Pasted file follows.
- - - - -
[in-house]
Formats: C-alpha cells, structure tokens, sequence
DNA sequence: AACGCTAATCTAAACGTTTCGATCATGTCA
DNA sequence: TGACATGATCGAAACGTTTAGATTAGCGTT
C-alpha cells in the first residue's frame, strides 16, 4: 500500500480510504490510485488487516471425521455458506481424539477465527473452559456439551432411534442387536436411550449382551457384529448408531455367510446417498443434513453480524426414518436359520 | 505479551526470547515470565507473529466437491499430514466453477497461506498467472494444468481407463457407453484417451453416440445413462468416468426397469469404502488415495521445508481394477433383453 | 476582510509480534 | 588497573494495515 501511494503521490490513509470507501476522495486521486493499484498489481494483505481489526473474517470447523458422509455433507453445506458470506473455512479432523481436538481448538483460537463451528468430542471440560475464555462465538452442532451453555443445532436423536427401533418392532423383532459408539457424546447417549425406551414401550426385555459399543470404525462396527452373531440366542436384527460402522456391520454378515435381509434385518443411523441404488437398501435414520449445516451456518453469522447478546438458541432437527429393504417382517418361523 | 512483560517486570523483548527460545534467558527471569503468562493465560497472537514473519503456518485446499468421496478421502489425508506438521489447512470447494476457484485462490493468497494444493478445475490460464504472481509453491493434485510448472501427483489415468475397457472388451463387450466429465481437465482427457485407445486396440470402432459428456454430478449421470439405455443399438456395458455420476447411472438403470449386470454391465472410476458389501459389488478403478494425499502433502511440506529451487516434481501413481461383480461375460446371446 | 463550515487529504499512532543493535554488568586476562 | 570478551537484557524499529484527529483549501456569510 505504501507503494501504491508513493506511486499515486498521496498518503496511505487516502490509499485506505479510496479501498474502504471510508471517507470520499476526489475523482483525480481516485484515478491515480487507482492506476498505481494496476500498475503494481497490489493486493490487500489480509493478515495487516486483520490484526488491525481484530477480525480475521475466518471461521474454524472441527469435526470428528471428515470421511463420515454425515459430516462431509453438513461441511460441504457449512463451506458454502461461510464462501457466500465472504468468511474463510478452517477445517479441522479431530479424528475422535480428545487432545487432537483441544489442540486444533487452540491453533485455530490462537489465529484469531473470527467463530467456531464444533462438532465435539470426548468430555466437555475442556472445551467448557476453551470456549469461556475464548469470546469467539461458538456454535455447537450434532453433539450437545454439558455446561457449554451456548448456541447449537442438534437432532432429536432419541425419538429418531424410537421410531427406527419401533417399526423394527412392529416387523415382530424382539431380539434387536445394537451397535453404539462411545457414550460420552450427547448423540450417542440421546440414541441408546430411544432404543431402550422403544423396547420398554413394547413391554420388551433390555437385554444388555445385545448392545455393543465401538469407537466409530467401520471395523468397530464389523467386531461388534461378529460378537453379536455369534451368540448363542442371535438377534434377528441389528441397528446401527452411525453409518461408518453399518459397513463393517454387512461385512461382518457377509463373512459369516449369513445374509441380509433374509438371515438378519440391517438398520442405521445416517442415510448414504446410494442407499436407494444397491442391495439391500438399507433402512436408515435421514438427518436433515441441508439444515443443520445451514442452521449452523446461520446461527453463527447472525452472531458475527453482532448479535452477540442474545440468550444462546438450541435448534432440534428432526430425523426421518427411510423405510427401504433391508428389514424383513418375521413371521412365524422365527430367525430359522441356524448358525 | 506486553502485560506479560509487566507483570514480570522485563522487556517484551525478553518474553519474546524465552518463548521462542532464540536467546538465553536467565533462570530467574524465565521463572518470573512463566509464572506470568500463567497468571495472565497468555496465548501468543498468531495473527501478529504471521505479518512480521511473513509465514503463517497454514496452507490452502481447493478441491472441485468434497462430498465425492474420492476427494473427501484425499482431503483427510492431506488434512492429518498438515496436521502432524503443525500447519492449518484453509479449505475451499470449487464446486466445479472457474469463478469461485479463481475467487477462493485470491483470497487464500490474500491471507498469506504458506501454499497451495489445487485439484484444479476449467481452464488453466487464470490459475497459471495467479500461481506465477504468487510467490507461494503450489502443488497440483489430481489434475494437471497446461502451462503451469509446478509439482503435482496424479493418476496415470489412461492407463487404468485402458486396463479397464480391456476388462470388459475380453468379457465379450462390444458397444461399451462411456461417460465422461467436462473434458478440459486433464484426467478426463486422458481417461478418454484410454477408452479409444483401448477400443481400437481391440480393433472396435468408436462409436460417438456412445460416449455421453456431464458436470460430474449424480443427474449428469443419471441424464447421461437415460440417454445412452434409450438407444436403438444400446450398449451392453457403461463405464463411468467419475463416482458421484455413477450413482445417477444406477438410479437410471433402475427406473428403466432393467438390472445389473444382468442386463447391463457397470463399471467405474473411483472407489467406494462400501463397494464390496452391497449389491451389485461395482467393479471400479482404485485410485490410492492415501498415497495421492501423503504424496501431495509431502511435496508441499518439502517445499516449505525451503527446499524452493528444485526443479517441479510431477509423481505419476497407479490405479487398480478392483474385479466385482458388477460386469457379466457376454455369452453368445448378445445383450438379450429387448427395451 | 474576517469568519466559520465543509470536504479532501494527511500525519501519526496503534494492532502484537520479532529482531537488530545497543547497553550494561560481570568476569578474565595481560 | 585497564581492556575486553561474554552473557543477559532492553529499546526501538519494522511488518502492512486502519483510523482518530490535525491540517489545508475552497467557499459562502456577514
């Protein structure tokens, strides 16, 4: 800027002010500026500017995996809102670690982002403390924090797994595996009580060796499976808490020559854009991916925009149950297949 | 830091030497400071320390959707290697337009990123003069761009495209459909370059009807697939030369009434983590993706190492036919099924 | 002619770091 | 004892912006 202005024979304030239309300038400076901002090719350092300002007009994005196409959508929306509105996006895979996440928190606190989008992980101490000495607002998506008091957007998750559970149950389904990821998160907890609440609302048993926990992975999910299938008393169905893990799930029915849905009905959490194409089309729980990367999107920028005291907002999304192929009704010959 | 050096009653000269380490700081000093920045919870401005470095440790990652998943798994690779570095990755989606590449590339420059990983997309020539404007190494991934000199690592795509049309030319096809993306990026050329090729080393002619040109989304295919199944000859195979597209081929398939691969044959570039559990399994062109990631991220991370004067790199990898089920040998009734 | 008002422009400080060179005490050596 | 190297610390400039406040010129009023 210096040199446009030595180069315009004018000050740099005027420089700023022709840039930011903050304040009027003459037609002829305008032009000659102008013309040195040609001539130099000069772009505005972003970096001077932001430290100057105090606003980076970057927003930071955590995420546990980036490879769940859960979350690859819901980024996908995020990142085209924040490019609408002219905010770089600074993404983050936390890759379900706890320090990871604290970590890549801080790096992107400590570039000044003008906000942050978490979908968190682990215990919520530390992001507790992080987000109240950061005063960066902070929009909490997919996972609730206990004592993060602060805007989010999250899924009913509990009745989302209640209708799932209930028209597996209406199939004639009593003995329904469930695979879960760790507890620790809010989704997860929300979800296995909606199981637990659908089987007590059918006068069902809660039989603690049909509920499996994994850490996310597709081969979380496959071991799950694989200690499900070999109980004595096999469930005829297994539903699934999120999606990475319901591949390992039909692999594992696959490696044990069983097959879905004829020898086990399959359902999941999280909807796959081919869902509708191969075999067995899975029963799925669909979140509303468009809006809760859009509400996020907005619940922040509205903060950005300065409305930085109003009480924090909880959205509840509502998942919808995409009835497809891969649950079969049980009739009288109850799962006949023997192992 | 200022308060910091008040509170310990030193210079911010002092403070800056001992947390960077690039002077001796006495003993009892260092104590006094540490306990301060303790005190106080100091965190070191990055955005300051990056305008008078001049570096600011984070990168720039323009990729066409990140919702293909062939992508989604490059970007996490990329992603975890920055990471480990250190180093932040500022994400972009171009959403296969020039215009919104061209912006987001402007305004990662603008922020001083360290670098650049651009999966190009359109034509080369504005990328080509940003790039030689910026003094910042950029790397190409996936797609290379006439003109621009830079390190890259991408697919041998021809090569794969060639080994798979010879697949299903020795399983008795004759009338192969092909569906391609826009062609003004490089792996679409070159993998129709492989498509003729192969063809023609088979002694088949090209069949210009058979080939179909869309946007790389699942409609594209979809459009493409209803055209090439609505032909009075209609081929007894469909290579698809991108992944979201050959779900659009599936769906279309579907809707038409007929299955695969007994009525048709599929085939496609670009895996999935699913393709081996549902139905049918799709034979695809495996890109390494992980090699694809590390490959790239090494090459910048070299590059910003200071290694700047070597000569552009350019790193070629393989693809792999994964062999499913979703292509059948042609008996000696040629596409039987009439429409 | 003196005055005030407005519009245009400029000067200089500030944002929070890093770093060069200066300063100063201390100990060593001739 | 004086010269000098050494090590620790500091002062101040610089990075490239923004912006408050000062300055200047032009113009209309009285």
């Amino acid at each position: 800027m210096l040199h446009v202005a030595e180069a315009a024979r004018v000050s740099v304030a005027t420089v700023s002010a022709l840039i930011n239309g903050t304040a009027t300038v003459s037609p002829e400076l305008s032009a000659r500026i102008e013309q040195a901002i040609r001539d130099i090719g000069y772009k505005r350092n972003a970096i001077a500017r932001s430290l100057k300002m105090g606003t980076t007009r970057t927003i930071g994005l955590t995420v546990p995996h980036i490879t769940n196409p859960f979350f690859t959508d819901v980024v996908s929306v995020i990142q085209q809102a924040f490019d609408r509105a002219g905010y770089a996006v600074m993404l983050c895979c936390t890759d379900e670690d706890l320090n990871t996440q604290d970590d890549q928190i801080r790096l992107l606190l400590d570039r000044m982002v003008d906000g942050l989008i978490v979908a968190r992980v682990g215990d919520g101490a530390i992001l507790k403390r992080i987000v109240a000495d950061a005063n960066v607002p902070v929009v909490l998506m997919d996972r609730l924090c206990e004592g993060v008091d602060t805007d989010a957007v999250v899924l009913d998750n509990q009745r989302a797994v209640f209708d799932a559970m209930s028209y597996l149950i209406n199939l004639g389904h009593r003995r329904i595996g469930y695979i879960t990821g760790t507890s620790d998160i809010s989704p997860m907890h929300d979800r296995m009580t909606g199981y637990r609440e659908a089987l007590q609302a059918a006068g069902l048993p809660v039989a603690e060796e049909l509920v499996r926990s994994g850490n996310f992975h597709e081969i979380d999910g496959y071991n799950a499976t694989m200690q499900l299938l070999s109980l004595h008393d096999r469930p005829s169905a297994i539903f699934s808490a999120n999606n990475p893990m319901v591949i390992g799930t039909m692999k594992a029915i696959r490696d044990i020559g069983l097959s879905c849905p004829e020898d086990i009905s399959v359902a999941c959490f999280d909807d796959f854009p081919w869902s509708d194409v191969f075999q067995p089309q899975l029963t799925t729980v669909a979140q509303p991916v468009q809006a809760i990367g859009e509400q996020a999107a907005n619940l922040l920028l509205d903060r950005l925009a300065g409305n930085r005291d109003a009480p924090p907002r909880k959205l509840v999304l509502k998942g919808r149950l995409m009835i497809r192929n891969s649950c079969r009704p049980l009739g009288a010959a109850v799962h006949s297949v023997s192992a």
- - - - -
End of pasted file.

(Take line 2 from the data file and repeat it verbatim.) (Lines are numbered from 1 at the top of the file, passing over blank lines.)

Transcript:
Formats: C-alpha cells, structure tokens, sequence